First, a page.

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How to invest a $75,000 inheritance
August 8, 2011 1:09 PM   Subscribe

I am about to inherit a significant, but not enormous, amount of money. How do I manage this process without making myself insane or losing it all? Help me set up a basic investment plan.

These questions get asked a lot on AskMe, but here are my special snowflake details:

I am about to receive a mid-to-high five figure check (exact number TBD, but let's call it $75,000) following the sale of a property that I inherited a share of after my father's and grandfather's deaths in 2003. I am totally and completely clueless about money and a little bit freaked out about this.

I am a renter in a very pricey east coast city and I earn about $50,000 a year. I'm single and in my late 20s and I don't intend to stay in this city longer than the next couple years. I have no debt of any kind and a five year old car that's paid off and in good condition.

My current savings are around $12,000 in a TSP account (the federal government version of a 401k) invested in a lifecycle fund, $3,000 invested in index funds in an etrade account and a couple grand in a "high interest" savings account for emergencies. I have maxed out the matching contribution to my TSP and I feel like I am in decent, but not spectacular, financial shape.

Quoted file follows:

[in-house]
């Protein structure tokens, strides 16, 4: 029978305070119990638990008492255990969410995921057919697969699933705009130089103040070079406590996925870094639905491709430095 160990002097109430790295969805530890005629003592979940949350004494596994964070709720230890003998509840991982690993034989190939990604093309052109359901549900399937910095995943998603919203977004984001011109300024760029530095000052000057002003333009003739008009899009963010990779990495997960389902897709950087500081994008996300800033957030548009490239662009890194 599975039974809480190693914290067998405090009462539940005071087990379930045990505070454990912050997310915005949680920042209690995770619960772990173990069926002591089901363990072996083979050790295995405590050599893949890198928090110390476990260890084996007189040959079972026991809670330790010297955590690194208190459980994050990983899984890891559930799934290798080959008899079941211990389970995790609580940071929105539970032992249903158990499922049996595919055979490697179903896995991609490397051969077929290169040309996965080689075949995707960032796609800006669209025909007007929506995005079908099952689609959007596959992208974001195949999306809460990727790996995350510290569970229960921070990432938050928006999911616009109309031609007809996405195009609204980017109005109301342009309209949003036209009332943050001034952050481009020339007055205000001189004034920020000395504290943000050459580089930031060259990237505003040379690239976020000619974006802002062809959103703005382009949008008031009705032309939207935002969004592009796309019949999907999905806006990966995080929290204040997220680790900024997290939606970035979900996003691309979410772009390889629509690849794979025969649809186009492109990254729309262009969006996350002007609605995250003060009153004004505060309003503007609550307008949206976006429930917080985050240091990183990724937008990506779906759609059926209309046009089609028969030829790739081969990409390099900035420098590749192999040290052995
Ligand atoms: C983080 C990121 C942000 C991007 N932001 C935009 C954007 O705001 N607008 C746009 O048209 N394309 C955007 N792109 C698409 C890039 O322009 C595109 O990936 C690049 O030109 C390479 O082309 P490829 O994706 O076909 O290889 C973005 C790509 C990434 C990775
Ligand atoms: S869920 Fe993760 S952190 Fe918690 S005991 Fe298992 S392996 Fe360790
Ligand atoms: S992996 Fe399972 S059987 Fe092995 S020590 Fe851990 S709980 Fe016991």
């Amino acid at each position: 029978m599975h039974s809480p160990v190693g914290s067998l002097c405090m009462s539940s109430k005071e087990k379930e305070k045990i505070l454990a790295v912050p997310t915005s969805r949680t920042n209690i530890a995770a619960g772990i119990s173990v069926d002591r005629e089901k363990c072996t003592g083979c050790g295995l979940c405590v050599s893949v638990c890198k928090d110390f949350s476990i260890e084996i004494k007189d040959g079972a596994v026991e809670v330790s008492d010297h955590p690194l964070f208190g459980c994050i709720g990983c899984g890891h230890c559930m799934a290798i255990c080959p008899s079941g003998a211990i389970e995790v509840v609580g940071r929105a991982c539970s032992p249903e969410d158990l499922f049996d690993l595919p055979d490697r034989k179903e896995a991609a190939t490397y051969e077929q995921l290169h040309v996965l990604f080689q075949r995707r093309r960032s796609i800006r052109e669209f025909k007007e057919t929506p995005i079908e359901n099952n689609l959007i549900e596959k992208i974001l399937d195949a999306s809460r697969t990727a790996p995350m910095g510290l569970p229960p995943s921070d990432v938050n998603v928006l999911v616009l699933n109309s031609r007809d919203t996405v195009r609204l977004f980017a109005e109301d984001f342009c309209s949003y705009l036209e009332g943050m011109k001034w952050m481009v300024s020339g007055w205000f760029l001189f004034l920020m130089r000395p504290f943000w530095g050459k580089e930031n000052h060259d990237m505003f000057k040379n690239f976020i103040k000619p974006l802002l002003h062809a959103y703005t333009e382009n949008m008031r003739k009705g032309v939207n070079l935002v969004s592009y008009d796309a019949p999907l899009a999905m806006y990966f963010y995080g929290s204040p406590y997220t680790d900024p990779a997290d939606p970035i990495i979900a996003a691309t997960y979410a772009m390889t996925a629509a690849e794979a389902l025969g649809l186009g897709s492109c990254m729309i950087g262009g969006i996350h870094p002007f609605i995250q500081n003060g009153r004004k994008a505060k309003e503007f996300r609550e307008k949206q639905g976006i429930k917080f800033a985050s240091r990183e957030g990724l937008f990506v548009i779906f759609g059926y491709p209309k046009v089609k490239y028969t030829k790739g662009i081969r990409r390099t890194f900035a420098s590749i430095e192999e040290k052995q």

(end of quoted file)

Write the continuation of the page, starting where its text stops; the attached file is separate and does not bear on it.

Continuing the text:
My question is what the heck do I do with all this money? I know literally nothing about investing. Should I pay to talk to a financial planner? A tax accountant? Bonus points if you have recommendations for good people in the DC metro area.

Start me at the very simple basics. I don't even know whether I will owe taxes on this money.

I'd like to peel off a few thousand dollars from this windfall for fun (new laptop etc) and for some charitable and political contributions. After that I'm really at a total loss. I'd like to put some away for retirement and some for an eventual home purchase. What's the best way to do this?

Watching the ride the market has been on for the past week has not filled me with a zeal for investing. Ideally, I'd like to dump the money somewhere and not really mess with it much. Given the current economic volatility is there anything in particular I should be aware of or watch out for?